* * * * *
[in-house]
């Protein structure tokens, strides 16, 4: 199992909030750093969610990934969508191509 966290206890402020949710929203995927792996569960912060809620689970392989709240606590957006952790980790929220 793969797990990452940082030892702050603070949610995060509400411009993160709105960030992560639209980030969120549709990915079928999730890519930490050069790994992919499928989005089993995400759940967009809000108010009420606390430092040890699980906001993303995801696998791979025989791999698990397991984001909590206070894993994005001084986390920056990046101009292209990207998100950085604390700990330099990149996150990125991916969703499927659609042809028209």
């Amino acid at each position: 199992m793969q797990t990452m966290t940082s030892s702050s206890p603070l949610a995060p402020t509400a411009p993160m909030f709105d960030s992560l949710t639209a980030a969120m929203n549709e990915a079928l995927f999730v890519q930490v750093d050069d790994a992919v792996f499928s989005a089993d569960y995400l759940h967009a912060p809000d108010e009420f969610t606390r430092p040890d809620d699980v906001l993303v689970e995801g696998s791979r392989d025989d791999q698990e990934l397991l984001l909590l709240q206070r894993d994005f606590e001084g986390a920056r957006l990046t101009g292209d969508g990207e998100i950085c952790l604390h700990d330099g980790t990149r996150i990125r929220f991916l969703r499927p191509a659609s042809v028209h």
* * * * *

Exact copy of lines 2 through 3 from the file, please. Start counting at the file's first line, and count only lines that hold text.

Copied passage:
């Protein structure tokens, strides 16, 4: 199992909030750093969610990934969508191509 966290206890402020949710929203995927792996569960912060809620689970392989709240606590957006952790980790929220 793969797990990452940082030892702050603070949610995060509400411009993160709105960030992560639209980030969120549709990915079928999730890519930490050069790994992919499928989005089993995400759940967009809000108010009420606390430092040890699980906001993303995801696998791979025989791999698990397991984001909590206070894993994005001084986390920056990046101009292209990207998100950085604390700990330099990149996150990125991916969703499927659609042809028209």
């Amino acid at each position: 199992m793969q797990t990452m966290t940082s030892s702050s206890p603070l949610a995060p402020t509400a411009p993160m909030f709105d960030s992560l949710t639209a980030a969120m929203n549709e990915a079928l995927f999730v890519q930490v750093d050069d790994a992919v792996f499928s989005a089993d569960y995400l759940h967009a912060p809000d108010e009420f969610t606390r430092p040890d809620d699980v906001l993303v689970e995801g696998s791979r392989d025989d791999q698990e990934l397991l984001l909590l709240q206070r894993d994005f606590e001084g986390a920056r957006l990046t101009g292209d969508g990207e998100i950085c952790l604390h700990d330099g980790t990149r996150i990125r929220f991916l969703r499927p191509a659609s042809v028209h």